The leaves are turning, the kidsare back in school, and hopefullywe're all getting back tobusiness. It was a wet andcool summer on the East Coast. Businessesthat relied on sunshine had amiserable season, with heavy rains clogging15 of summer's last 17 weekends.
Buoyant Economic Moves
But while seashore business mayhave suffered, encouraging signs onthe economy are percolating. Interestrates are still historically low, inflationis tame, business inventories are flat,and consumers are still consuming.Meanwhile, industrial production isgrowing and capacity utilization remainsfavorable.
Going into the second week ofSeptember, the focus was on September11 and its aftermath. The September 11attacks on the United States were initiallythought to be a tremendous blowto the US economy. But as FederalReserve Chairman Allan Greenspannoted in several recent speeches, theUnited States has bounced back nicelyand may be on its way to a grossnational product growth near 4% forthe year. In fact, financial analysts fromFirst Call are predicting the S&P 500'searnings growth to be up 19%â€”sothings are looking better.
Fed Concerns to Watch
This fiscal year, it's a good idea tokeep an eye on the deficit. The federaldeficit is expected to exceed $500 billion,before including President Bush's$87-billion request to pay for the waron terror. Several economists have mentionedthat if inflation does jumpbecause of the deficit, mortgage ratesmay rise, choking the real estate marketthat has kept the US economy afloat forthe past 2 years.
The real estate market enjoyed nicegains as investors and consumers stayedhome and improved their homes, a phenomenonsome refer to as nesting. Butmembers of the fed's rate-setting committeeare confident they can handleinflation. It's deflation and the lousyjob market that they're more worriedabout, as they pointed out in theirSeptember 15 meeting.
Businesses are still waiting to see ifconditions will continue to improvebefore they start hiring again. Thislack of job growth has been the biggestproblem facing the president and hisadministration, leading the 9 Democratsrunning for president to implythat President Bush is clearly to blamefor this occurrence.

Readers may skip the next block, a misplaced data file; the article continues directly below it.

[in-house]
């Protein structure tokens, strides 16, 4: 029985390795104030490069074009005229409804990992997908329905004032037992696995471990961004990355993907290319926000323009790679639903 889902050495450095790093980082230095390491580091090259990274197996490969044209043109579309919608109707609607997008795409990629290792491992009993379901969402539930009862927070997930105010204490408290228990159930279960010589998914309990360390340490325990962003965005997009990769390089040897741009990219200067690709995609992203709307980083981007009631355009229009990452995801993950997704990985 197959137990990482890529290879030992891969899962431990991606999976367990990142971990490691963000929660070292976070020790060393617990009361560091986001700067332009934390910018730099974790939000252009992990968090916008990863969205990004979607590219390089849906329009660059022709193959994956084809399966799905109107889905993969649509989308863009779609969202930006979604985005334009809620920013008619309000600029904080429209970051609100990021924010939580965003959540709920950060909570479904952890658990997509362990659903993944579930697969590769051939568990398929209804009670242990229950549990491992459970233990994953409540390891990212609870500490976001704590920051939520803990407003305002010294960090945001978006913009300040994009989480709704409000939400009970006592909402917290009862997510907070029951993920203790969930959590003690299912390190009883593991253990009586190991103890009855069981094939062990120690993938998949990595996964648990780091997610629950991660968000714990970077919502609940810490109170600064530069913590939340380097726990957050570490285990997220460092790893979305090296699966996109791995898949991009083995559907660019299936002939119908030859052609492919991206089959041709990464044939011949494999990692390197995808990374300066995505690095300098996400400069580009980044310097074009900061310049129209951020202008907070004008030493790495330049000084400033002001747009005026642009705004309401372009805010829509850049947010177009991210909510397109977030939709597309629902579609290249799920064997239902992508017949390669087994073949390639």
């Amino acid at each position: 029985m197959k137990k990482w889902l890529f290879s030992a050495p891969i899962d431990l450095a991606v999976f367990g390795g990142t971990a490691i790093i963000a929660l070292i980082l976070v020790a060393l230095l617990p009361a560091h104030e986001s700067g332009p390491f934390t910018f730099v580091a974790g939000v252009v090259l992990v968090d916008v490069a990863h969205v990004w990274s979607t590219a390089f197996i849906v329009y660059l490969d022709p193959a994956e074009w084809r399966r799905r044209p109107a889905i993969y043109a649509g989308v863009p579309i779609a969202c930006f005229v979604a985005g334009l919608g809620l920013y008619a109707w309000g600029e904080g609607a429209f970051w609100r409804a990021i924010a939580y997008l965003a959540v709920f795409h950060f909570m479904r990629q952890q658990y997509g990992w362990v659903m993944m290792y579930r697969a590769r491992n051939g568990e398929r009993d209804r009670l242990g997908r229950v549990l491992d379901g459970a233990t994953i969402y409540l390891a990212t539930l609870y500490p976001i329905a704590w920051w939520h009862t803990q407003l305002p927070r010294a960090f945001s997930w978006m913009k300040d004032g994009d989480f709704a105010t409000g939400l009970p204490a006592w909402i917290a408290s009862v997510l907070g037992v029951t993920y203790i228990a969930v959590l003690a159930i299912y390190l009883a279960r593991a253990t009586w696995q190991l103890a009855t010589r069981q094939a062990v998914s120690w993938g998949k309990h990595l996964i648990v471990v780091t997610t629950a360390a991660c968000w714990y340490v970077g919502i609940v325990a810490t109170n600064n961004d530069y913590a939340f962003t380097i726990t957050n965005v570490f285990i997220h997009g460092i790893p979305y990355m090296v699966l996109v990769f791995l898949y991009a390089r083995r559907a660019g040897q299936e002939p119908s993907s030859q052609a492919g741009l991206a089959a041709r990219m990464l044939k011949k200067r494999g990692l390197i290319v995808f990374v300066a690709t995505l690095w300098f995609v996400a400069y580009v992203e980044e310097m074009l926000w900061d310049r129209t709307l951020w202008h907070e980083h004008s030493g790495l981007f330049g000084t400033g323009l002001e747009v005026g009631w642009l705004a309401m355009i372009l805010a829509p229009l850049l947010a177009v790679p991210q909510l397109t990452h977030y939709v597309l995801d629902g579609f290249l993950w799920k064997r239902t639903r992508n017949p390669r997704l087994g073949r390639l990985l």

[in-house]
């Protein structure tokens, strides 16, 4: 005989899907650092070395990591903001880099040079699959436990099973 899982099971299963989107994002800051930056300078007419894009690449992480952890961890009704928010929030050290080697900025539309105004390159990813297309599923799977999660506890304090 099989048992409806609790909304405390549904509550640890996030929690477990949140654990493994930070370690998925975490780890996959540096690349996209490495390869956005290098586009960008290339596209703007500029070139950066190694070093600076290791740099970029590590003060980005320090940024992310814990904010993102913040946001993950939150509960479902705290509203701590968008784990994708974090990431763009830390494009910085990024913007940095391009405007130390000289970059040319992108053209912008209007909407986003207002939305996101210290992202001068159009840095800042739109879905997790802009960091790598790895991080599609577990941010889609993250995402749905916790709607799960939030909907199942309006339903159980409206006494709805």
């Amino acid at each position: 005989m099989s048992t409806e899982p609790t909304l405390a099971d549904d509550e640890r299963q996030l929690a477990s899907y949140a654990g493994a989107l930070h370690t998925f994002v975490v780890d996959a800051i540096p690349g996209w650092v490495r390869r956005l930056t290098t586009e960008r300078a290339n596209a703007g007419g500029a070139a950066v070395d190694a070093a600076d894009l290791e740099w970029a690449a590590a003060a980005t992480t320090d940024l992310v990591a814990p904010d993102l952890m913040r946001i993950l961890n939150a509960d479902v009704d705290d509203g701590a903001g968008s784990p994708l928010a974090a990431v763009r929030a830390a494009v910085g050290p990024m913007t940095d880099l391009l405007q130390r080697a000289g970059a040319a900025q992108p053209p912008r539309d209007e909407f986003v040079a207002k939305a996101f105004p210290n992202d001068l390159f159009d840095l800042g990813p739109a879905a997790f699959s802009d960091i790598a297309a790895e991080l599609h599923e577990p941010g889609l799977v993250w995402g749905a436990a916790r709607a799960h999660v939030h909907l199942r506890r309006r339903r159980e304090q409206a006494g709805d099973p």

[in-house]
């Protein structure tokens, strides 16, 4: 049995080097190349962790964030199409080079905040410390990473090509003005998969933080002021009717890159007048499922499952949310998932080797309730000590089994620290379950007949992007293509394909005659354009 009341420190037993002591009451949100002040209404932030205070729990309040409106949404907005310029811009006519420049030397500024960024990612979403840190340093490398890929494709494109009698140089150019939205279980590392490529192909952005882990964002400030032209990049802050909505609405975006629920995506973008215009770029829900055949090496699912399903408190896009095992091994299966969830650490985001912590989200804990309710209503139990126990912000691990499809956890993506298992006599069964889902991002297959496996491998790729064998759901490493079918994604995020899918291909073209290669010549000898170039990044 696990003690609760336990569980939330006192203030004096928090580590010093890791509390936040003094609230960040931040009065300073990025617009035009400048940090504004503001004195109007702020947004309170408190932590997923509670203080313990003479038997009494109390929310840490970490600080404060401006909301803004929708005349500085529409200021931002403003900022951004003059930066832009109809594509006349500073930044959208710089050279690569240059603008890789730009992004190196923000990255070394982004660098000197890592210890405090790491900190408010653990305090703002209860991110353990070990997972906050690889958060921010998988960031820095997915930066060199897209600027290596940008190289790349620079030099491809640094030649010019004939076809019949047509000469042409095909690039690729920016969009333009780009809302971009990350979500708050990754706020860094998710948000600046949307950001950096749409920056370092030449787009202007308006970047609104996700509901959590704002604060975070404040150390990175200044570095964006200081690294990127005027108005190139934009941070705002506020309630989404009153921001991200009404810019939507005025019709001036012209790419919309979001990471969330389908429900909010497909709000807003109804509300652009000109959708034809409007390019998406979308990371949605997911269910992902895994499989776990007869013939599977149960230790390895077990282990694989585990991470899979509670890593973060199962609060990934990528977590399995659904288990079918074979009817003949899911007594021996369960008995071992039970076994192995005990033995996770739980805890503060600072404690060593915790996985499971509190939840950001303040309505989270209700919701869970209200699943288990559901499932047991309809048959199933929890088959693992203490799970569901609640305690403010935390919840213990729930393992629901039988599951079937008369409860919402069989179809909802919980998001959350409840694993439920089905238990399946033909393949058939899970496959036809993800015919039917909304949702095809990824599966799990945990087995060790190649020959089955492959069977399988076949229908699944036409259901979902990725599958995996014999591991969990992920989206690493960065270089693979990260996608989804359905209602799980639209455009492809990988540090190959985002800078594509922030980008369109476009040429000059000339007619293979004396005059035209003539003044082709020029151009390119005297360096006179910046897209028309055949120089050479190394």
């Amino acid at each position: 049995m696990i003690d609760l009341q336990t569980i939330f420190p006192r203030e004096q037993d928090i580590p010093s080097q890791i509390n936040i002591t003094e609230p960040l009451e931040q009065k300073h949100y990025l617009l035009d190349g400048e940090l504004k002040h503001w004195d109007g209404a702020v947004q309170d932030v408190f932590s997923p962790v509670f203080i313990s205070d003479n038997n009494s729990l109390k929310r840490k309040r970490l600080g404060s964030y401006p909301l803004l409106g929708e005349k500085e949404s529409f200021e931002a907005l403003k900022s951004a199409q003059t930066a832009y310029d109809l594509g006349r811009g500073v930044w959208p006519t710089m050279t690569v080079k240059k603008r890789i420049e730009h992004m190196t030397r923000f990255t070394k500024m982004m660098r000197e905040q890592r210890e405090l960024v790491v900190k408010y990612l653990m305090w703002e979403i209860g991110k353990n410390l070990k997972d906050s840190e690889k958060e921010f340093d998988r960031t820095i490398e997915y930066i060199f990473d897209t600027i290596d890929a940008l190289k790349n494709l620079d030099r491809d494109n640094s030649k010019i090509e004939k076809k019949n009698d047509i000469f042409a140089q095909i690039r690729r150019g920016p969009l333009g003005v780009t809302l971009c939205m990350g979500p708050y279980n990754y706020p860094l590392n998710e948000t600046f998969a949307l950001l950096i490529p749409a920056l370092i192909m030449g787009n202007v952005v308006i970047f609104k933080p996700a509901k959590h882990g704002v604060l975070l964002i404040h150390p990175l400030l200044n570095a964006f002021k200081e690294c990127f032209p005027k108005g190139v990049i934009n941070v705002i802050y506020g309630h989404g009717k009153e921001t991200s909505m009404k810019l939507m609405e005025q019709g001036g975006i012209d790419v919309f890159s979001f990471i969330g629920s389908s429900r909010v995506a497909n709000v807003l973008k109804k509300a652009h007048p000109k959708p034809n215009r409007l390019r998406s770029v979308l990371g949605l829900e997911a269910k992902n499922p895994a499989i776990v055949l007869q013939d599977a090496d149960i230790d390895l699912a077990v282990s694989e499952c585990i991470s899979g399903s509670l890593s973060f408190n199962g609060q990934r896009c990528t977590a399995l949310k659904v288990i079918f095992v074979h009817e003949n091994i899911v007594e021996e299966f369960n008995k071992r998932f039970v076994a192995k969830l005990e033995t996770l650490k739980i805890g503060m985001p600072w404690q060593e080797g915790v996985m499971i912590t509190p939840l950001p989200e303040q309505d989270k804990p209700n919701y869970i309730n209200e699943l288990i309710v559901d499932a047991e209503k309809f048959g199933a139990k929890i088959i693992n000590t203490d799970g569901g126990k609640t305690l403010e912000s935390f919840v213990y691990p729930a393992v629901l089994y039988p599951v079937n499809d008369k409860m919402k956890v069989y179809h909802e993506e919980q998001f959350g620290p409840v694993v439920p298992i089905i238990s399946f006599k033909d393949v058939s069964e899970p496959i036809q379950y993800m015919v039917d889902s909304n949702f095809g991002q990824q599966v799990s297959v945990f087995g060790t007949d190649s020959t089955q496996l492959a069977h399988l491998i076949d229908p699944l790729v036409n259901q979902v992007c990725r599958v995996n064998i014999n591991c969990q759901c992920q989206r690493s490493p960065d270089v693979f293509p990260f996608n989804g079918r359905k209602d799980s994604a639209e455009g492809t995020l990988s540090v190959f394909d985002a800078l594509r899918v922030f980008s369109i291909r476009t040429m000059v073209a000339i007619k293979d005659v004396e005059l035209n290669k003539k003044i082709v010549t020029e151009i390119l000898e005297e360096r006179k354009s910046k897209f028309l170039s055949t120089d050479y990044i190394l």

Actually, the economy was in a full-blownrecession before the 2001 election.Add the recession to businessethics issues, the September 11 attackson the World Trade Center, and the hi-techslump, and it's really incrediblethat this country didn't go into adepression. In theory, job growth is alagging indicator that typically does notimprove until an economy is well intorecovery mode. All in all, things are notthat bad. It comes down to whether youthink the glass is half empty or half full.
Bright Tech Stocks
Meanwhile, the markets continueto trade higher, with several yearly newhigh lists growing larger daily. GeneralElectric (GE) made a new high as itbought most of Vivendi Universal'sentertainment assets. GE is a diversifiedindustrial corporation, whoseproducts include appliances, lightingproducts, aircraft engines, and plastics.GE also provides television, cable, Internet,distribution, engineering, andfinancial services.
Boston Scientific (BSX) hit new highsas trial results pointed out that itsdrug-eluting stent performed slightlybetter than that of rival Johnson &Johnson. Physicians had expectedBoston Scientific's Taxus IV trial toshow a restenosis rate of 9% to perhapsas high as 11% in patients receiving thecompany's drug-eluting stent.
International Business Machines(IBM) provides customer solutionsthrough the use of advanced informationtechnology. These solutions includetechnologies, systems, products, services,software, and financing. IBM hasbeen on a roll this year, up 54% so far.
Inflation and Stocks
The Oil Factor: HowOil Controls the Economyand Your Financial Future
had an interesting article outon inflation and what it can mean to theright stocks. It came up with a list ofcompanies likely to fare well during aperiod of rising inflation, with advicegiven by Stephen and Donna Leeb onbuying small cap, high-growth, and low-leveragestocks as a hedge against inflation from their upcomingbook, (Warner Books; 2004). Thefollowing stocks have marketcapitalizations between $300million and $1 billion, long-termdebt-to-total capital of30% or less, a 5-year earningsgrowth of at least 20% (annualized),and an estimated 2004 price-to-earningsratio less than 17.
Also worth noting are the significanthurricanes bearing down on both UScoasts. Some experts predicted Isabel,which stirred up the East Coast lastmonth, to be the mother of all stormsof the past 100 years. Insurance stockssuffered declines as investors equatedthe storm with large losses.
But looking back on history, it turnsout that past natural disasters actuallyhelped insurance companies' earningsin the long run. Though stocks took ahit when the storms wreaked havoc, theprices of those stocks recovered nicelyafter insurance companies felt compelledto raise rates. While we can'tpredict the future, no one can say thatthe same thing won't happen this time.It's something to watch for as we stockup on duct tape and canned goods.
Ernest Caponegro is a NewJerseyâ€“based registered representativeaffiliated with FirstMontauk Securities, memberNASD/SIPC. He welcomesquestions or comments at888-786-9507. Any opinionsexpressed are the author's and do not necessarilyreflect the opinions of First Montauk Securities orthose of its officers, directors, or affiliated registeredrepresentatives.